dry sentiment

a dry state


arid: arid is usually more extreme than dry. dry suggests freedom from moisture or deficiency of moisture, arid destitution or deprivation of moisture and extreme dryness

not a drop of water could we find, and the arid aspect of the valley as a whole showed only too plainly that the rainfall, on this side of the island at least, must be scant indeed — C.B.Nordhoff & J.N.Hall

dry suggests lack of qualities compelling interest, arid absence of worthwhile, fruitful, or significant, as well as interesting, qualities

a very dry book

the frank elucidation of such a principle, with an aesthetic near to a moral obligation, might imply only bleak and arid results — Holbrook Jackson

Applied to persons, their manner or sayings, dry implies loss of warmth, responsiveness, enthusiasm, or emotion, arid an absence of or incapacity for these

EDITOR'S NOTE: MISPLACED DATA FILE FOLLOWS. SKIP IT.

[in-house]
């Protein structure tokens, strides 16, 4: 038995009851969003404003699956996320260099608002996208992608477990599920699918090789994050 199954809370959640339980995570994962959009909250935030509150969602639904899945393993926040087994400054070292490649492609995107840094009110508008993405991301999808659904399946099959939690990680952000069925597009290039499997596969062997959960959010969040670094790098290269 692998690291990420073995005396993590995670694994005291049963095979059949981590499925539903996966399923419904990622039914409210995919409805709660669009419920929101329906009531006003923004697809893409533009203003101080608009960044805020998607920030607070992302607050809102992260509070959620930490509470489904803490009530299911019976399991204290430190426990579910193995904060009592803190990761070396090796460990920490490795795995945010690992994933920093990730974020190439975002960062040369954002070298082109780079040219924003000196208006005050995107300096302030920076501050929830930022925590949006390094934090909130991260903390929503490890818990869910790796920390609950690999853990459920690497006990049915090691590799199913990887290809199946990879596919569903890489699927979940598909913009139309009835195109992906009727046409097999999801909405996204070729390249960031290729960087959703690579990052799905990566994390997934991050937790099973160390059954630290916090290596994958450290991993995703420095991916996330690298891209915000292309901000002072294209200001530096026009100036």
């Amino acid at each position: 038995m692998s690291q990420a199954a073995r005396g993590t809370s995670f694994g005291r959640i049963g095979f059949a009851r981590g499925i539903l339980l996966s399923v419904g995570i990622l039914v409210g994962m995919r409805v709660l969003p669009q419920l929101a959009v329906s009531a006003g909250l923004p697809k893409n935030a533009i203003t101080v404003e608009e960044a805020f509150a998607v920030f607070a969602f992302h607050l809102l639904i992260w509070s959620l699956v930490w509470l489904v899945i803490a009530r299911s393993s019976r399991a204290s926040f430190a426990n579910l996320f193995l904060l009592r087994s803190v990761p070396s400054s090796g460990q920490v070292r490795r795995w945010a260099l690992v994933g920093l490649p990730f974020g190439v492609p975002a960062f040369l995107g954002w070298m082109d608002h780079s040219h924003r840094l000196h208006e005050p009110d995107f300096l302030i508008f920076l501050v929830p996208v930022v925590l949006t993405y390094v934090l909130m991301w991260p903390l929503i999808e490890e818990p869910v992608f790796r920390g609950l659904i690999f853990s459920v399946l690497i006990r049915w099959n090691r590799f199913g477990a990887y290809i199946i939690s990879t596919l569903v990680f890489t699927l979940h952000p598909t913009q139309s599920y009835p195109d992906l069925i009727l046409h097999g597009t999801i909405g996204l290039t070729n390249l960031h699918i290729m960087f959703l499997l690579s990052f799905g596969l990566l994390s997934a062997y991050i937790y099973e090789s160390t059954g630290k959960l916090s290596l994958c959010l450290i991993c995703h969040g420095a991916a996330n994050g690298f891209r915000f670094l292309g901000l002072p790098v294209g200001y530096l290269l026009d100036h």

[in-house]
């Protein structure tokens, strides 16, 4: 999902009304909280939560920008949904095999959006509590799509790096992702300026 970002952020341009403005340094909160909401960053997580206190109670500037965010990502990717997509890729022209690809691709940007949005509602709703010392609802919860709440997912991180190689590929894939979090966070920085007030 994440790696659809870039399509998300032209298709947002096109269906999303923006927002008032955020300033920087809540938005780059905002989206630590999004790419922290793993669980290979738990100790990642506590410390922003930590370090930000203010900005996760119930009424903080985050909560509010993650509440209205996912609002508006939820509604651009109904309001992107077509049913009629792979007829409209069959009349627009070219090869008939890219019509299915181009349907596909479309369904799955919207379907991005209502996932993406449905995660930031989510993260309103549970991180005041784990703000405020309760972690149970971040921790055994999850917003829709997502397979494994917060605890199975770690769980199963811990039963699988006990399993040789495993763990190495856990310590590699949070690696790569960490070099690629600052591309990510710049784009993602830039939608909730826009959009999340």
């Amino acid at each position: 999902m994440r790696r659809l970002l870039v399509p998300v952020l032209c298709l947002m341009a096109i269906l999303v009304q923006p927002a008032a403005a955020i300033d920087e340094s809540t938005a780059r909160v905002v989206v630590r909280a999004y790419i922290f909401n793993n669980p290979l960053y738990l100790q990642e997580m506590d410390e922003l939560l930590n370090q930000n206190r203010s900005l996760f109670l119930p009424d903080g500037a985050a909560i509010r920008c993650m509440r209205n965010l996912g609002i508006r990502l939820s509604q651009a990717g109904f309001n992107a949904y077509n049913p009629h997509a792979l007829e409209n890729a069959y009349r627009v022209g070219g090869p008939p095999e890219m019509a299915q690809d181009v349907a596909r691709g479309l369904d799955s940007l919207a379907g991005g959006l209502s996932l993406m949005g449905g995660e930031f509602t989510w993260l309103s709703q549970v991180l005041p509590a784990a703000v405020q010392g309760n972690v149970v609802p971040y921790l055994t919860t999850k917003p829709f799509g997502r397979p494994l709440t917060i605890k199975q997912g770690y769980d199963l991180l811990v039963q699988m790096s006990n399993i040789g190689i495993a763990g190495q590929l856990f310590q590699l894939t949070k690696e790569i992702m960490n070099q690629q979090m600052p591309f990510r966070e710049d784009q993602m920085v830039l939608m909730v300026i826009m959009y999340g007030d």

this structural defect might have been overcome — and may still be overcome — if the intellectual leadership were less arid — Barbara Ward

Synonym: see in addition sour .

- not dry behind the ears

II. verb

( dried ; dried ; drying ; dries )

Etymology: Middle English drien, dryen, from Old English drȳgan, from drȳge, adjective

transitive verb

1. : to make dry : to rid of moisture or liquid (as by wiping, rubbing, draining, squeezing) — often used with up, out, off ; specifically : to remove or reduce the moisture content of by exposure to heat or air : desiccate — compare dehydrate , evaporate

2. : to take up (moisture or liquid) by absorption — usually used with up

the sun will dry up the dew quickly